50 iconic photos from the March for Our Lives rally in D.C.
Professional Anarchists is an ongoing photo series by Lisa Allen that aims to capture the peaceful demonstrations against the Trump administration and to meet the ordinary people behind them—to learn why they march and to put a face to the new resistance movement.
Even the silence spoke volumes at March for Our Lives, the student-led rally for gun control in Washington, D.C.
Parkland shooting survivor Emma González’s speech lasted six minutes and 20 seconds—the same time it took to lose 17 of her classmates to an act of savage violence—and much of it came in the form of solemn silence. It was not merely a moment, a prayer, or an act of remembrance. It was an act of bravery and heightened awareness, revealing just how quickly and profoundly one’s world can be turned upside down.
Hundreds of thousands gathered in the nation’s capital and around the world to demand action against gun violence on Saturday. They came from near and far, in groups representing their communities and with their families, with stories both personal and profound, and their message was clear: Enact meaningful gun control measures or prepare to be voted out of office. Here’s a closer look at why some of them rallied in D.C. and at the day in photos. —Austin Powell
“I’m Connor Roberts. I’m from Southern Maryland, White Plains, Maryland, specifically. I’m here today to protest the extreme stances of the NRA. I hunt every year. I hunt deer and turkey to feed my family and enjoy being outside. I use a bow and arrow and a pump shotgun. I don’t need an AR-15 or a high-capacity magazine. I don’t need these combat weapons to be an outdoorsman and provide for my family. I’m sick of the NRA and other groups like them using hunters as an excuse to let these weapons invade our concerts and schools. We don’t need them. We just don’t.”
Karen Harris (fourth from left)
“My name is Karen Harris and I’m from Alexandria, Virginia. I’m out here today because of the gun issues in school. My heart bleeds and breaks for these kids that are now fearful to be in what used to be the safest haven of some of their lives. … It’s got to change, and not through arming teachers but removing all guns.”
I’m Nancy Moriarty and I’m from Springfield, Massachusetts. I’m here because I feel like gun violence is out of control. I’m a teacher, I’m a mother, and I wanted to be here and make a statement with all these thousands and thousands of people to say to Congress that it’s time for a change, and we need tougher gun control laws.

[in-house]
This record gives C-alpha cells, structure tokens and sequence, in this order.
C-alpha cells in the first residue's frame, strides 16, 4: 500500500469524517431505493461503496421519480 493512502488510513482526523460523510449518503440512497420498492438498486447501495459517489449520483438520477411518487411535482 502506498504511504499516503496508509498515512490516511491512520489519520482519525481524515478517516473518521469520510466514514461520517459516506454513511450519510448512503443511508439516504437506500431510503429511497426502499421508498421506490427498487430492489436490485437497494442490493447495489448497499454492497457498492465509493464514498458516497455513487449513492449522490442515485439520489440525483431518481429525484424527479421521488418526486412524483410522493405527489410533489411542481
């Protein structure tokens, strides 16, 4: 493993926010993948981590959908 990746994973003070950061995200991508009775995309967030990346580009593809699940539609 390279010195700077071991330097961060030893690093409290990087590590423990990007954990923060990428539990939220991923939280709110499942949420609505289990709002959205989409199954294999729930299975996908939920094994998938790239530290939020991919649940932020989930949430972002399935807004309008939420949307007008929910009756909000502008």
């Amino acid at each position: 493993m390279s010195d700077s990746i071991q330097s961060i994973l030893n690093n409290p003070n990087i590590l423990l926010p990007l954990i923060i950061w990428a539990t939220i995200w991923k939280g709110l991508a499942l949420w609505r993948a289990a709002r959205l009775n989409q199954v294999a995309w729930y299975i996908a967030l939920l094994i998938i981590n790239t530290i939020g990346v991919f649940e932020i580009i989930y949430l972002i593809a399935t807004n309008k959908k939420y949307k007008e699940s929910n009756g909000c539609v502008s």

My name is Jack Reagan. I’m from West Palm Beach, Florida. I came out today because I think that everyone should feel safe where they go to school. School is one of the most important things to a child especially, and if they don’t feel safe there, there’s no way to tell how they’ll respond growing up as an adult. It’s just a bad mindset to have at school, and I feel like if it was just a problem that was over and done with and no one would have to think about, then we’d live in a much more peaceful country and world.
Jamal Marshall (left)
My name is Jamal Marshall. We’re from Washington, D.C. We came out so we can show that we care about African-American kids and all of our lives matter.
Jerrell Marshall (middle)
My name is Jerrell. End the violence! I come from Washington, D.C., and I’m going back home!
Lexi Crawford (third from right)
I’m Lexi Crawford. I’m one of the second year pediatric residents at Children’s National Medical Center. I’m here with all my amazing co-residents because as pediatricians, we are advocates for children. And this is such an important issue to fight for the lives of our patients, our future kids, and the future leaders of the world!
Adrian Phillips (right)
My name is Adrian Phillips. I’m from Northeast D.C. And the reason why I’m out here today is to support the gun violence laws that also give people a new perspective for how us, black minorities, are impacted by the laws and also to support the 17 victims that died at Douglas High School.
Marlon Gudiel (left)
My name is Marlon Gudiel. I’m from Northwest D.C. Our program, Young Doctors DC, got together and came here today because we focus on medicine and health issues in our community. These issues aren’t just like disease-wise; they’re also like gun violence. In the news we often see policemen killing minorities, black children with a great future for them being killed. We just came here because we want our voices to be heard to show that we care and we want this to stop.
My name is Krista Borling. I’m from Fredericksburg. I’m still marching for a friend who was lost at Virginia Tech, so I’ll never forget him. And I’m marching for the fear that I see on my fourth graders’ faces every time we have a lockdown drill, and the tears that they cry when I have to shove them into a corner.